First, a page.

nearby existing structures and likely settlement in the vicinity.

In addition to the civil works, design for the design-build contracts also includes station m & e
services, ventilation, air conditioning, lighting, station finishes, landscaping, and the provisions for
the fitting of platform edge doors at a later date.

Delhi Metro Rail Corporation (DMRC) has awarded a contract to Alcatel TAS the design,
installation and commissioning of the full Integrated Rail Communication system for the metro.


DMRC is procuring 240 coaches of which 60 (4 trains) are manufactured in ROTEM, Korea. BEML
Bangalore will manufacture the other 180 coaches (45 trains). Starting with the local assembly
and testing of a few trains, BEML will manufacture the coach shell, traction motor, converter-
inverter unit, battery, passenger announcement and information system, air-conditioning units
and seats. This will help in acquiring capability and avoiding import of trains for the forthcoming
metro projects in Bangalore, Ahmedabad, Mumbai and Hyderabad. -

10. Time Frame

The project report stipulated implementation of the project within 10 years from 01/04/1995 to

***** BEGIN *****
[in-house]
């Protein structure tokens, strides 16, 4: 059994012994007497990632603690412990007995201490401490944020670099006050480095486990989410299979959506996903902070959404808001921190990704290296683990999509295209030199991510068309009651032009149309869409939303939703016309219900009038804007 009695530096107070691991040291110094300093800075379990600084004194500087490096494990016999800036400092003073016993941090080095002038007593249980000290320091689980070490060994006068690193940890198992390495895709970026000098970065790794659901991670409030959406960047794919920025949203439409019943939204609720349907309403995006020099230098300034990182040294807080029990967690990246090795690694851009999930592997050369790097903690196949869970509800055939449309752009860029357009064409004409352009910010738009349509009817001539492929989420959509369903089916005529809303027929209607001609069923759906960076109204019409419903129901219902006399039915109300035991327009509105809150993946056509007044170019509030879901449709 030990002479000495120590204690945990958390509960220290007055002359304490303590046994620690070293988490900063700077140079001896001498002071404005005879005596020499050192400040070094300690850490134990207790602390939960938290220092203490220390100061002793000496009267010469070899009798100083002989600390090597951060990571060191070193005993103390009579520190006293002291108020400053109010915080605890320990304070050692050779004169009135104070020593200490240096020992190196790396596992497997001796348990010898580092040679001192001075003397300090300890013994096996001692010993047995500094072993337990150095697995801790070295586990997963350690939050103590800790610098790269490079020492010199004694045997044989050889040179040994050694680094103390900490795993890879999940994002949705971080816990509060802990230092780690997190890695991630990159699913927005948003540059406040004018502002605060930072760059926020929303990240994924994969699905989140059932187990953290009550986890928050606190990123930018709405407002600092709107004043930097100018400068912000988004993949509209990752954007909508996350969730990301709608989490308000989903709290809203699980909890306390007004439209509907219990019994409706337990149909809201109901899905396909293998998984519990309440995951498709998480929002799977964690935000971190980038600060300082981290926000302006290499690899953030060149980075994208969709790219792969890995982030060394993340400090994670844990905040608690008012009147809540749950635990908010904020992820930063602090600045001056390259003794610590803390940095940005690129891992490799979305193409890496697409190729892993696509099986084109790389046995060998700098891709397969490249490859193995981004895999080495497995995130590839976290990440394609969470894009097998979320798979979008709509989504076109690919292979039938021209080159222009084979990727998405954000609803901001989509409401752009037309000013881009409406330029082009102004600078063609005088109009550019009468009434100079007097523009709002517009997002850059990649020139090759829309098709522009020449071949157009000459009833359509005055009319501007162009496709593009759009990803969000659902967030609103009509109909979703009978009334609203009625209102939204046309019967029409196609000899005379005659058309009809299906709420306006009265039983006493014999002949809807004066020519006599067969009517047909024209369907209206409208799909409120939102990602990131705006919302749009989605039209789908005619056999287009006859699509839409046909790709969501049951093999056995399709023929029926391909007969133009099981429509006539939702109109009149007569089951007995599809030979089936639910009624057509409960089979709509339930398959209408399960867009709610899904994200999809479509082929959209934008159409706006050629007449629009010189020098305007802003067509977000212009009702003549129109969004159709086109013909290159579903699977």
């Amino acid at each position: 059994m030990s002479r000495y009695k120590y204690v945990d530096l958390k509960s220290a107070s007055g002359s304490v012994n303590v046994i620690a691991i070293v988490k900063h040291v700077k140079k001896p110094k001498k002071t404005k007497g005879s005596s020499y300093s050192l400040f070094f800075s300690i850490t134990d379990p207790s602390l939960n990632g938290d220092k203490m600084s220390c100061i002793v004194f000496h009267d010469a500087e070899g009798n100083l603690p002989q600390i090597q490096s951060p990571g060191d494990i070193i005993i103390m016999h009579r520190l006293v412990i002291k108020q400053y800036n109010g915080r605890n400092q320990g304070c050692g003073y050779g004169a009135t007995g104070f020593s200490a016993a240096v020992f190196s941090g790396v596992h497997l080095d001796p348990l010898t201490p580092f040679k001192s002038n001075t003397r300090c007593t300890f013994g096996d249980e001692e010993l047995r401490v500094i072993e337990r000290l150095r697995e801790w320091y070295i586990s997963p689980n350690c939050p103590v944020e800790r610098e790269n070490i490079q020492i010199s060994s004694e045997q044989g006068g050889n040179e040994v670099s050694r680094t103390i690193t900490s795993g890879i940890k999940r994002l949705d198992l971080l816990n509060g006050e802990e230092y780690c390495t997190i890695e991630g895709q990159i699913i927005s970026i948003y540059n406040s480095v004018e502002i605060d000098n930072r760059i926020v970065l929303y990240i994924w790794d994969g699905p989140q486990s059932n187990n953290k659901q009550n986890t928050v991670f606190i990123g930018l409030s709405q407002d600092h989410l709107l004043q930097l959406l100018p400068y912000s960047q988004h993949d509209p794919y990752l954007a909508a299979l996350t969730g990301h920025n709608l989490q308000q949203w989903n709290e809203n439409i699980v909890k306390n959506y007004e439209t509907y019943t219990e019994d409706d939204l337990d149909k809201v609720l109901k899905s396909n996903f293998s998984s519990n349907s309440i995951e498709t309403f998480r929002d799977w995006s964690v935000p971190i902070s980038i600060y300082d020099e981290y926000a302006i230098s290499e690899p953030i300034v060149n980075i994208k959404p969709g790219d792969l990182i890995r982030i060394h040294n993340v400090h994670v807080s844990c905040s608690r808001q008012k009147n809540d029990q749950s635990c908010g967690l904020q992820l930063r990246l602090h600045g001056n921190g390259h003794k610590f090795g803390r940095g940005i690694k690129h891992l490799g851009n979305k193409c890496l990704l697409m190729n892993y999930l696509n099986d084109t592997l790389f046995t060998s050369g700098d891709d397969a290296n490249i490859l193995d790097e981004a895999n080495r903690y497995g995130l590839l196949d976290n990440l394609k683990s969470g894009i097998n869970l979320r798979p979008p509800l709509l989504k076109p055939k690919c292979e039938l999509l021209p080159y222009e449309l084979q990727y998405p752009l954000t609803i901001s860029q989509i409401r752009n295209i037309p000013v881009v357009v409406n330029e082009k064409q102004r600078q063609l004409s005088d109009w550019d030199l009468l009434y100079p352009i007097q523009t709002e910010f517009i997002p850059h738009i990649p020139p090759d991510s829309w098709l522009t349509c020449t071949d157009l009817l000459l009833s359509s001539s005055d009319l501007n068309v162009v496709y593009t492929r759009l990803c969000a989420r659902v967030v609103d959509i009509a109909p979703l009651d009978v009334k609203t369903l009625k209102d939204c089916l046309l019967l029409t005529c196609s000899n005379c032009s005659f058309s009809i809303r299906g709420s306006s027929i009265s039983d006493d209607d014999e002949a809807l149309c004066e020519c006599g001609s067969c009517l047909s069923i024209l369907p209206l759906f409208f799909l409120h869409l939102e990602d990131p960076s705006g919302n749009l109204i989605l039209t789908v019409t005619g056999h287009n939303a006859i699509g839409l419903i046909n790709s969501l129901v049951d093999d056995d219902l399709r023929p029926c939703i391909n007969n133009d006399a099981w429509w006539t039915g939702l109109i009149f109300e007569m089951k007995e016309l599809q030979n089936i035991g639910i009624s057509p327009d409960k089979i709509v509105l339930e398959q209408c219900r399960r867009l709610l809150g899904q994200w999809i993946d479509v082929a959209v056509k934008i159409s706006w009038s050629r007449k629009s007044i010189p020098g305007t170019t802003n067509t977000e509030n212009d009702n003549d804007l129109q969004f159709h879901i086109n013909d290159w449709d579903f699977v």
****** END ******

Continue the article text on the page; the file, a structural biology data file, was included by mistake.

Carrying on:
31/03/2005. As mo re than 3 years had elapsed by the time DMRC started functioning, the
implementation period for the I phase was compressed to 7 years starting from 01/04/1998 to
31/03/2005. II Phase is scheduled to begin in 2005 & end in 2010. The time frame for Phases I &
II is shown in Table 1 and for Phases III & IV is shown in Table 2.

Line/ Section Time Frame 2001 2002 2003 2004 2005 2006 2007 2008 2009 2010 Phase I -
Starting 1998 Line 1 - Stage 1 7.92 km Shahadra-Tis Hazari 12 Line 1 - Stage 2 4.74 km Tis
Hazari-Inder Lok 10 Line 1 - Stage 3 9.40 km Inder Lok-Rithala 3 Line 2 - Stage 1 3.94 km
Vishwavidyalaya-Kashmere Gate 12 Line 2 - Stage 1 6.89 km Kashmere Gate-Central Secretariat
6 Line 3 - Barakhamba Road - Kirti Nagar 7.20 km 6 Line 3 - 16.00 km Kirti Nagar - Dwarka 9
Phase II - Starting 2005 Line 1A-6.1 km Rithala - Barwala Line 2A-8.6 km Vishwa Vidyalaya -